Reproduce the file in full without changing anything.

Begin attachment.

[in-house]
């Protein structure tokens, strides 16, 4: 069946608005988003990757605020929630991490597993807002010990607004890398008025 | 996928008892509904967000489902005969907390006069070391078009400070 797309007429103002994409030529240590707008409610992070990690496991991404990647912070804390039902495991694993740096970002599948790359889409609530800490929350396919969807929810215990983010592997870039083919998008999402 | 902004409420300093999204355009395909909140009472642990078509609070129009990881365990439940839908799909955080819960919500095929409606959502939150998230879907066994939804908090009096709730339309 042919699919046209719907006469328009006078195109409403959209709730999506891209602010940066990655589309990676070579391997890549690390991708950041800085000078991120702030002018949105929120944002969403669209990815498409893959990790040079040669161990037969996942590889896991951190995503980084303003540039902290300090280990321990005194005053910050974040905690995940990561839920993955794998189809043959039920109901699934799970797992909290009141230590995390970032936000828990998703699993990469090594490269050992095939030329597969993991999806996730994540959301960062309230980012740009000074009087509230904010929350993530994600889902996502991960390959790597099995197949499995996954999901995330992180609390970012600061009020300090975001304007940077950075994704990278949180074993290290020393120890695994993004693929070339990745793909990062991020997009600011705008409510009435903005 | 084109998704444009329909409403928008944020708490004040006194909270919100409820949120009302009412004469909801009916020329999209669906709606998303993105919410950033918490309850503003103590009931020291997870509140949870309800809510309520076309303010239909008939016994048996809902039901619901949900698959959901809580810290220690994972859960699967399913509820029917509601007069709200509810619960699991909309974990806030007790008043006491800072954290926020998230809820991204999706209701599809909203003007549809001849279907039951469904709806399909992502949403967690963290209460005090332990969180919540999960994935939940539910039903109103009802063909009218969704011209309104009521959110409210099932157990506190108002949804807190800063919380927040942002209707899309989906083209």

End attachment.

[in-house]
């Protein structure tokens, strides 16, 4: 069946608005988003990757605020929630991490597993807002010990607004890398008025 | 996928008892509904967000489902005969907390006069070391078009400070 797309007429103002994409030529240590707008409610992070990690496991991404990647912070804390039902495991694993740096970002599948790359889409609530800490929350396919969807929810215990983010592997870039083919998008999402 | 902004409420300093999204355009395909909140009472642990078509609070129009990881365990439940839908799909955080819960919500095929409606959502939150998230879907066994939804908090009096709730339309 042919699919046209719907006469328009006078195109409403959209709730999506891209602010940066990655589309990676070579391997890549690390991708950041800085000078991120702030002018949105929120944002969403669209990815498409893959990790040079040669161990037969996942590889896991951190995503980084303003540039902290300090280990321990005194005053910050974040905690995940990561839920993955794998189809043959039920109901699934799970797992909290009141230590995390970032936000828990998703699993990469090594490269050992095939030329597969993991999806996730994540959301960062309230980012740009000074009087509230904010929350993530994600889902996502991960390959790597099995197949499995996954999901995330992180609390970012600061009020300090975001304007940077950075994704990278949180074993290290020393120890695994993004693929070339990745793909990062991020997009600011705008409510009435903005 | 084109998704444009329909409403928008944020708490004040006194909270919100409820949120009302009412004469909801009916020329999209669906709606998303993105919410950033918490309850503003103590009931020291997870509140949870309800809510309520076309303010239909008939016994048996809902039901619901949900698959959901809580810290220690994972859960699967399913509820029917509601007069709200509810619960699991909309974990806030007790008043006491800072954290926020998230809820991204999706209701599809909203003007549809001849279907039951469904709806399909992502949403967690963290209460005090332990969180919540999960994935939940539910039903109103009802063909009218969704011209309104009521959110409210099932157990506190108002949804807190800063919380927040942002209707899309989906083209």